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In the highly anticipated OUR KIDS: The American Dream in Crisis (Simon & Schuster; March 10, 2015, $28), Robert D. Putnam, Harvard professor of public policy and bestselling author of Bowling Alone, offers a groundbreaking examination of why fewer Americans today have the opportunity for upward mobility. World English rights were acquired by Bob Bender, Vice President, Senior Editor of Simon & Schuster, from Rafe Sagalyn, ICM/Sagalyn Literary Agency.

Download the Press Release here

The rising inequality gap in America will be the major issue leading up to the next election.   In a recent speech, Jeb Bush said “The opportunity gap is the defining issue of our time,” echoing earlier remarks by President Obama. Robert Putnam is the leading expert on the topic—politicians as disparate as President Obama, Jeb Bush, Hillary Clinton, and Paul Ryan have all consulted with him on this issue.

It’s the American dream: get a good education, work hard, buy a house, and achieve prosperity and success. This is the America we believe in—a nation of opportunity, constrained only by ability and effort.   But during the last twenty-five years we have seen a disturbing “opportunity gap” emerge.   Americans have always believed in equality of opportunity, the idea that all kids, regardless of their family background, should have a decent chance to improve their lot in life. But now, Putnam argues, this central tenet of the American dream seems no longer true or at the least, much less true than it was.   In OUR KIDS, Putnam offers a personal, but authoritative look at this crisis.

Putnam begins with the story of his high school class of 1959 in Port Clinton, Ohio. By and large the vast majority of those students—“our kids” to everyone in town—went on to lives better than those of their parents.   They raised their children with the same expectations. But those children – and their children – have not fared so well in an age of fragile families, crumbling communities, and disappearing jobs. Their lives reflect the diminishing opportunities that haunt so many American kids today.

Putnam also tells the tale of lessening opportunity through poignant life stories of rich and poor kids from cities and suburbs across the country, drawing on a formidable body of research done especially for this book. The result is a rare combination of compelling first-hand narratives and authoritative evidence that David Gergen calls “Must reading from the White House to your house.”

But what is to be done about this crisis?   Putnam argues that our civic leaders will need to reach across boundaries of party and ideology if we are to offer more opportunity to all American children.   The final chapter includes Putnam’s suggestions for action and a call for change that’s both bottom-up and top-down.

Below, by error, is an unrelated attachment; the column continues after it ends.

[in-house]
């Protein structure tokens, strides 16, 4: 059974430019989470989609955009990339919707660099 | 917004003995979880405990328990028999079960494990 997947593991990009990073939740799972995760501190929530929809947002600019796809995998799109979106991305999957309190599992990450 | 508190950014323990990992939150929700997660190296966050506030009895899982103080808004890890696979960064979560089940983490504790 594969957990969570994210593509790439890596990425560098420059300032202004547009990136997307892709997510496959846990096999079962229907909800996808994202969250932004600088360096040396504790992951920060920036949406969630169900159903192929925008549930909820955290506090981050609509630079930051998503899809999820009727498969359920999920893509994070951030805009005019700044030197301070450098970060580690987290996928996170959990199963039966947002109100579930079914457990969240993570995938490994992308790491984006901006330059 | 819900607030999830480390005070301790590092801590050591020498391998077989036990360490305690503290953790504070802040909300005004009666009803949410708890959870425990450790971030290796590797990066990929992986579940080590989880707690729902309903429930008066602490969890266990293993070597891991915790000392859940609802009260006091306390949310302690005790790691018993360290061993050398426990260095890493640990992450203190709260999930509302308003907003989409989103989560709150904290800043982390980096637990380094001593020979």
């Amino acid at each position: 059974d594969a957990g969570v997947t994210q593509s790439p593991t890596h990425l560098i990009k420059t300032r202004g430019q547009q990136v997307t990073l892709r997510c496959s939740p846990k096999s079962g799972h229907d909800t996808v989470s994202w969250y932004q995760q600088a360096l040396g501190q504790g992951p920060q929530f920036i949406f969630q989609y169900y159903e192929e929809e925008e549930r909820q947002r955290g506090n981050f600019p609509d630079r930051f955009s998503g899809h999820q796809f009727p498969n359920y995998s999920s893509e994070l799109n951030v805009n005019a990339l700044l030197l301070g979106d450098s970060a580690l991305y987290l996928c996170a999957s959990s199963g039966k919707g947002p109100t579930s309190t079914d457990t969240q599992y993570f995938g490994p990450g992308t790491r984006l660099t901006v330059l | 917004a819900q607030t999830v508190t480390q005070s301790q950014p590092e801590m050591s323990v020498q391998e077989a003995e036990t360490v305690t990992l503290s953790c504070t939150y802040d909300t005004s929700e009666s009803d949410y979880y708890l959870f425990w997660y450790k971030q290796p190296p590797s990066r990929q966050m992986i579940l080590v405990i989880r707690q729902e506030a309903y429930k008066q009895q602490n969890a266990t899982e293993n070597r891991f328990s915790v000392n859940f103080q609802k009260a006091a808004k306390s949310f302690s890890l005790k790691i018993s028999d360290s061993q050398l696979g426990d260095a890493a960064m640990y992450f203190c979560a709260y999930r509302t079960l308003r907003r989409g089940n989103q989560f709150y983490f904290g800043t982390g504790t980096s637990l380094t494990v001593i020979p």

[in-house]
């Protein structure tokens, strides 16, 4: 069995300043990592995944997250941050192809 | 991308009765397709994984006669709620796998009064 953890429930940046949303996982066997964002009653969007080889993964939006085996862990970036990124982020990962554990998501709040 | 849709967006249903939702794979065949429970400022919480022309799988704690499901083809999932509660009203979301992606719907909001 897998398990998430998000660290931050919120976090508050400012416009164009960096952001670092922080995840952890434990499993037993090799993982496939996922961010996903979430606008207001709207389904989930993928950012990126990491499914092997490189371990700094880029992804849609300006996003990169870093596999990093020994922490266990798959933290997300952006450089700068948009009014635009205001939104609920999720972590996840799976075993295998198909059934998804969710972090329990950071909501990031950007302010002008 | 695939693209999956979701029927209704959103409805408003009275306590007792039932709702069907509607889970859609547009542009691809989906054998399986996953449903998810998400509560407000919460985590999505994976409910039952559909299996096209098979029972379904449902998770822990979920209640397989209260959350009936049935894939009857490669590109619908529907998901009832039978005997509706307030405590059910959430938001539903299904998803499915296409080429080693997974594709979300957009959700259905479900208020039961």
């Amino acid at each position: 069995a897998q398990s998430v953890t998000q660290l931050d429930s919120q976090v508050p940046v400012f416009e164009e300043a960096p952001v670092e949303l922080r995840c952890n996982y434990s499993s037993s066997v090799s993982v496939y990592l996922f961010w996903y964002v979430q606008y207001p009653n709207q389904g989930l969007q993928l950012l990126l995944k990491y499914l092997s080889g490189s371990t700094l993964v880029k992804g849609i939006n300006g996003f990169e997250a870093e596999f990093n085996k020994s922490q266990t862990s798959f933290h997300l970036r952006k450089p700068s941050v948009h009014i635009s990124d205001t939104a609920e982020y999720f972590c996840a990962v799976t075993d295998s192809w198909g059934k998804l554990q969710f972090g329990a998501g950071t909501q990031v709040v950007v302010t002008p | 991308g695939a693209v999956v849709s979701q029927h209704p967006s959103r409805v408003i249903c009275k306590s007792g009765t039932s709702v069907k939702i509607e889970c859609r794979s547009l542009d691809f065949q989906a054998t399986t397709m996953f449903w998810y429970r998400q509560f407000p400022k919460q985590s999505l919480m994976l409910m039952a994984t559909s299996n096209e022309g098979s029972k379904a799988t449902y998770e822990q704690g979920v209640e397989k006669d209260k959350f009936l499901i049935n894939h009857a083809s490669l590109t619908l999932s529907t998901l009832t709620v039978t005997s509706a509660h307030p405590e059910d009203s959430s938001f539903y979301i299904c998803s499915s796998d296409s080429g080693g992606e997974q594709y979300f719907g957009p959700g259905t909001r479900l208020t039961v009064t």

Among Putnam’s key findings:

  • While there’s been much discussion in recent years about America’s income inequality, we should brace ourselves for growing inequality of opportunity in coming decades. “Today’s” measures of economic mobility refer to a generation born 30 to 40 years ago, and in that sense see society through a “rear-view mirror.” OUR KIDS shows that America has been veering further away from equality of opportunity for several decades, and this data is not captured in the current mobility numbers. The recent trends presage a collapse in social mobility rates in the decades ahead.
  • The American Dream is increasingly out of reach for lower income students.   Shockingly, smart poor kids (lower third of parental income, top third in test scores) have less chance of graduating from college than not-so-smart rich kids (upper third of parental income, bottom third in test scores).
  • Closely calculated estimates of the aggregate economic costs of the widening opportunity gap—in terms of crime and law enforcement, of public health, and above all of lower labor productivity—are massive: $500 billion per year or roughly $6 trillion in present value over the lifetimes of the current cohort of disadvantaged kids. These are real costs that will be borne by our own kids if we don’t invest in these other people’s kids, as Americans have historically done in the past.